The Nature of Leadership

This thought for the day was originally going to be titled ‘The Danger of Self-Congratulations.’ What I simply mean by that is thinking we are somehow better, more sophisticated, and grand discoverers and inventors, with a blinkered approach to what went before us. We might shout about the importance of studying history and learning from events, but our debt to past ideas and discovery is rather wanting. Some of you may recognise this as a theme running through several of my articles, especially those about science and discovery, and also, ‘Lucretius’ Cat’, where I sought to demonstrate that our artificial division between science and maths on one side, and arts and humanities on the other, was both harmful and not nearly so rigidly apparent in the ancient world, if at all.


Instead, I want to show you a specific example of so-called, ‘modern’ theories and approaches that are frankly, nothing of the kind. The concept for today is leadership. I remember being in a talk, which brought to us the ‘ground-breaking’ research about what employees wanted in their leaders and employers: a sense of identification, care, and understanding. No rule with an iron-fist here. I agreed with the conclusions. I just remember sighing and writing three names on my notebook: Confucius, Aristotle, and Polybius. The notion that leaders do not emphasise their distinction from those they lead/employ to inspire confidence and loyatly is as old as philosophy itself. Keith Grint makes the following very pertinent point in his 2007 article.


“Despite all the investment in leadership development – estimated at £120 million in 2005

in the UK alone (Benchmark Research, 2006), and between US$15 and US$50 billion for the

world (Arts Council England, 2006; Rockwood, 2006) – and all the information available on

leadership, we still seem to be unable to translate ideas about leadership and leadership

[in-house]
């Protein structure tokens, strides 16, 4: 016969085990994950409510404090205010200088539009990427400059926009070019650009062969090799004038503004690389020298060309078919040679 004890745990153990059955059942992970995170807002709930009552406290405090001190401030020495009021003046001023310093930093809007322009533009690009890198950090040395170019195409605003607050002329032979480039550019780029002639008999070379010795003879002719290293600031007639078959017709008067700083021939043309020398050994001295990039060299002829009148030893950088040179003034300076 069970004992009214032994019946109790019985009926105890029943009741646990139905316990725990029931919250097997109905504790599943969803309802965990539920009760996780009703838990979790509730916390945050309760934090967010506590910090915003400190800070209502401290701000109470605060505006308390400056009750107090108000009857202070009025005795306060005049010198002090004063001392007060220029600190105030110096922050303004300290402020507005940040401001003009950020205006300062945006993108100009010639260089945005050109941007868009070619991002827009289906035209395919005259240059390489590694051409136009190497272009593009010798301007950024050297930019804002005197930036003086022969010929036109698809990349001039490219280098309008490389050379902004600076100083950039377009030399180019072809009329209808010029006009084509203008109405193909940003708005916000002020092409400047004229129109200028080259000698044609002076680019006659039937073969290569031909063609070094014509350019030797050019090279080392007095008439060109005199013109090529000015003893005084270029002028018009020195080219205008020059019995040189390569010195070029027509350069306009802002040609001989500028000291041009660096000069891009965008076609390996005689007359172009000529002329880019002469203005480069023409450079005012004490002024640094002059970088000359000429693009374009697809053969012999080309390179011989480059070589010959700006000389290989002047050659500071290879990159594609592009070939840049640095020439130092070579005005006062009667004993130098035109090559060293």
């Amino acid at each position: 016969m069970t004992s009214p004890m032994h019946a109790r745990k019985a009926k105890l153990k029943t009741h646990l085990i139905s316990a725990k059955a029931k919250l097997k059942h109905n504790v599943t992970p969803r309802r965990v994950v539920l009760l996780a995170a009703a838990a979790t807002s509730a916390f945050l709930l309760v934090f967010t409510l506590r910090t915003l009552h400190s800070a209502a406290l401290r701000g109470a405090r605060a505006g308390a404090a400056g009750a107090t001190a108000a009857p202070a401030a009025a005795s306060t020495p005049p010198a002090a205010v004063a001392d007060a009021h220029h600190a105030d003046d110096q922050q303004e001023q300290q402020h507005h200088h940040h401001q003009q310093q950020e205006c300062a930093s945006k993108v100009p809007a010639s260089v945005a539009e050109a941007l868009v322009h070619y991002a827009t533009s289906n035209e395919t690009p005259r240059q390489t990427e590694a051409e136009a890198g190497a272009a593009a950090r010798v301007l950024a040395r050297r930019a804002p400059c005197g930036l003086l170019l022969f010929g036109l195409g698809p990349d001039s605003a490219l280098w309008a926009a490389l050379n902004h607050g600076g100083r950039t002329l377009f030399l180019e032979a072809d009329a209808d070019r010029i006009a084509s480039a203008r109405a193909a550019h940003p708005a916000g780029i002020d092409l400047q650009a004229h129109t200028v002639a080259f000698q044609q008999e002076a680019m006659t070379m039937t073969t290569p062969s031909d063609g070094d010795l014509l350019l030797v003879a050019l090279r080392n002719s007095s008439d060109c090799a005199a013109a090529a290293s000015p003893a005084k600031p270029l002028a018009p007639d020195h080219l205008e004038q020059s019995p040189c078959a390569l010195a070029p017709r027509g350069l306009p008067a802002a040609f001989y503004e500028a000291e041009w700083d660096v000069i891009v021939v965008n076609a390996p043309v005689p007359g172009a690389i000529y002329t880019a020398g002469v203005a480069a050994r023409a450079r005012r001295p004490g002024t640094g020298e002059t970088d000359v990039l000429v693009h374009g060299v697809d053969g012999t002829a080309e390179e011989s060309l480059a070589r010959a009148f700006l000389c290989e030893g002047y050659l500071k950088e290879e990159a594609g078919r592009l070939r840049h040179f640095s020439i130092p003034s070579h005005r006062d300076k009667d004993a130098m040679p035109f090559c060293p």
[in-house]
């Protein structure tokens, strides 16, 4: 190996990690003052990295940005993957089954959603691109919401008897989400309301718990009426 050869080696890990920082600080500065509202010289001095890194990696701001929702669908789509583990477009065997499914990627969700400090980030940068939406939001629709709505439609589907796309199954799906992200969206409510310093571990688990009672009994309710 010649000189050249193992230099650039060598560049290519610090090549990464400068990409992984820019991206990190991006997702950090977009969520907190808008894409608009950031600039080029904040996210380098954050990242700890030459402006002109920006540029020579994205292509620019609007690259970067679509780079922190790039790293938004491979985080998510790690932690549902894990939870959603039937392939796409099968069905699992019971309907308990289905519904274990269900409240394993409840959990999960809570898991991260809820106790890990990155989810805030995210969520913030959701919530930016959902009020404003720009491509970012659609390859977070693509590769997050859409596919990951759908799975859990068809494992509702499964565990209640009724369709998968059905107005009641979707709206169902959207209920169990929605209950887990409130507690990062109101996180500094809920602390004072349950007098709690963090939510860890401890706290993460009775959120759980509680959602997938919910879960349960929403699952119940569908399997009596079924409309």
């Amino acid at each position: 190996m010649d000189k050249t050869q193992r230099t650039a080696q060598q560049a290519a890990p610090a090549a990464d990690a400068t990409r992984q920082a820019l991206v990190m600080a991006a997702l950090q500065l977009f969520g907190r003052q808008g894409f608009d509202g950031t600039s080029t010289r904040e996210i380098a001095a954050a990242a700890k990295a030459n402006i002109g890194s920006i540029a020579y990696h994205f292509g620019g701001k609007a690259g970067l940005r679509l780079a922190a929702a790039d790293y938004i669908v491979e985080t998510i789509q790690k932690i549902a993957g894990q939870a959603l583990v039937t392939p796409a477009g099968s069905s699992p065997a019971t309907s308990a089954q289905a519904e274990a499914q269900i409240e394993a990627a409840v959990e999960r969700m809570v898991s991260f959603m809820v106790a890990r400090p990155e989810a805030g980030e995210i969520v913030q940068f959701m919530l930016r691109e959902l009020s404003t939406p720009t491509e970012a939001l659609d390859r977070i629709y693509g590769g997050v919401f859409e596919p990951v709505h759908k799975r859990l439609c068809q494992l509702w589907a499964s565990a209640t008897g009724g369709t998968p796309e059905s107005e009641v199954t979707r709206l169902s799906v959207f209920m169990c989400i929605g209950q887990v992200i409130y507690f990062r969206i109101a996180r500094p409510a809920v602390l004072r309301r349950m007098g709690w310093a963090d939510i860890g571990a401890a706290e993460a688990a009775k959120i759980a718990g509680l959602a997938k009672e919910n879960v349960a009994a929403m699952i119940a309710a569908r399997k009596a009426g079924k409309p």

development into best-practice leadership on the ground.”



The excessive emphasis on courses, training, development has not in fact enhanced leadership quality when translated into real life. In my opinion, Grint is quite correct. He turns to Aristotle to a passage of the Politics that I always felt contained a very succinct, yet simple and logical, wisdom:


“But what’s more, praise is given both to the capacity to rule and also to the ability to be

ruled, and it thus seems that the excellence of a citizen is to be capable of ruling and being

ruled well…The ruler should learn by being ruled first.” (1277a-b).


Is this true? Well, to a large degree, yes…with one proviso…that the ruler can remember what it is like to be ruled. To start with Aristotle’s premise. One can speak of ‘born’ leaders, and maybe some are more natural leaders than others. However, one cannot deny that even they will have experience of being ruled first that must surely inform their own ideas of leadership, whether they were inspired to mimic their leader, maybe a teacher, or reject a style distasteful to them, which shaped their own decisions. Cyrus the Great might have taken on leadership qualities and beaten his fellows for disobedience, when building their model cities, but this is surely mythologised and not a model we should wish to replicate.


I can attest to the truth of Aristotle’s wisdom myself. I have taught in schools. I love teaching. I have not been in a senior leadership position, but any teacher is a leader and a guide. And my style was certainly shaped by certain teachers. I fondly remember, my Chemistry teacher with his dry sense of humour, amazing knowledge, and fantastically lucid and inspiring style. My history teachers, both fantastically knowledgeable, but so different in their styles. Above all, there were my Latin teachers. Not only great teachers, but very supportive mentors as I fell in love with Classics, and knew I was going to pursue this to university (and indeed, beyond, and the rest is history, as they say). I shall mention one, who introduced me to Latin, Miss Felgate. Her passion, humour, and personality shone every lesson. I strove to be as fun-loving and passionate as she was in my own teaching.


No, I have not gone off on a tangent from Aristotle. What is leadership? We are in danger I find of seeing leadership as being directorial as opposed to nurturing and guiding. The ‘soft’ guidance element might have been absent from Aristotle, but he was surely right in finding that rulers have learned their ways from those who have ruled or guided them previously.


The principle still holds, even if we would assuredly nowadays infuse it with more empathy. How can we know what leadership needs and what our charges required, unless we have seen and acted on both sides?

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